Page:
A spokesman said: "Reduced enforcement encourages drivers to take needless risks, which can only lead to more injuries and deaths."

Keat Peat, the Association of British Drivers' regional co-ordinator, said arguments about speed cameras reducing the number of accidents were "nonsense".

He added: "Speed cameras are about making money, not saving lives."

The TaxPayers' Alliance said lower fines were "not a bad thing" because of "little real evidence" of speed camera effectiveness.

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  • regerme  |  July 16 2012, 2:26PM

    'regerme' the peer pressure road safety method. Constructive communication posting pictures and comments against the registration numbers of dangerous or anti social drivers. Alternatively search 'regerme' and input your reg, you may have a comment. Use this free to use altruistic site and make a difference

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  • rob5gt  |  July 02 2012, 9:16PM

    I am not a fan of the traffic police. Catching someone going 40mph in a 30mph zone in a 30k posh BMW is not a good way to use money! Let alone the service costs of their fleet of vehicles. I am fed up of the Police moaning about their cuts. 99% of business have had cuts. They are lucky they still have a job. Stop moaning Devon and Cornwall police and get on with your jobs ! Times change- get on with it !!

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  • Bob_Wickerman  |  July 02 2012, 6:51PM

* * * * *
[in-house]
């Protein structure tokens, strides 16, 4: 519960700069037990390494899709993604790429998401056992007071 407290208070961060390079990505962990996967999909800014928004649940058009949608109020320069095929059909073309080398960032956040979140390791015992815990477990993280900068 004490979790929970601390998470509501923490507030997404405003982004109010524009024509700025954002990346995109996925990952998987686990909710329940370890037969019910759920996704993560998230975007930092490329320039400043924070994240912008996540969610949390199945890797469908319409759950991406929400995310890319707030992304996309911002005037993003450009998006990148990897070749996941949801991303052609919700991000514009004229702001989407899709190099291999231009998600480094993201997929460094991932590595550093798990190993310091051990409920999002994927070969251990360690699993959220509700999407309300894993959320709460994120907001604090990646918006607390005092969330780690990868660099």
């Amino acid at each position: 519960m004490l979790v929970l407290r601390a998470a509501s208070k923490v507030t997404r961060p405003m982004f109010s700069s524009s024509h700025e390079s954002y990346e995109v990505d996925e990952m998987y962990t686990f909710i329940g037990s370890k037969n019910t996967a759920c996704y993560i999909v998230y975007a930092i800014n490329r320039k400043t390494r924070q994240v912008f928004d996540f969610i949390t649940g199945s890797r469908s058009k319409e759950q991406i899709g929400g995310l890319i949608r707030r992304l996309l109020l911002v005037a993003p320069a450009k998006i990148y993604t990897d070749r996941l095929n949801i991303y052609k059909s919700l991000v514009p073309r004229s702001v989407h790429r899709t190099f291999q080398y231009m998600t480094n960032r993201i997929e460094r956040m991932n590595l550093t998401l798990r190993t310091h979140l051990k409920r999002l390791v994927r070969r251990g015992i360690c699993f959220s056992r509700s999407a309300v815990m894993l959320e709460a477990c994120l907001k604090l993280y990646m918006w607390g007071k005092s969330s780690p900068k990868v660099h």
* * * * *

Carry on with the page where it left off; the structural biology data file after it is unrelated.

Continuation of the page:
Talkmon quote-'Bob_Wickerman - Incorrect! The police are allowed to speed and are trained to do it safely if speeding was dangerous driving they wouldn't be allowed to do it'.. Nevertheless, police drivers still have accidents despite all their training! Watch a few Liveleak videos to see how going fast causes accidents because it cuts down drivers reaction time. For example if a car pulls out in front of you a hundred yards away, you can easily brake in time if you're going slower rather than faster, it's not rocket science..:)

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  • thetalkmon  |  July 02 2012, 6:27PM

    henryblince - nobody has said speed isnt a factor and like I said in a previous comment in certain circumstances speed will make an accident worse. Hitting a child is one of those accidents that can happen to a safe driver at a safe speed if they jump out in front of the car!. Children are usually found in urban areas and accidents involving hitting a child seem to be quite rare fortunetly and most likely will be a child jumping out or driver not paying attention not something I would link to speeding!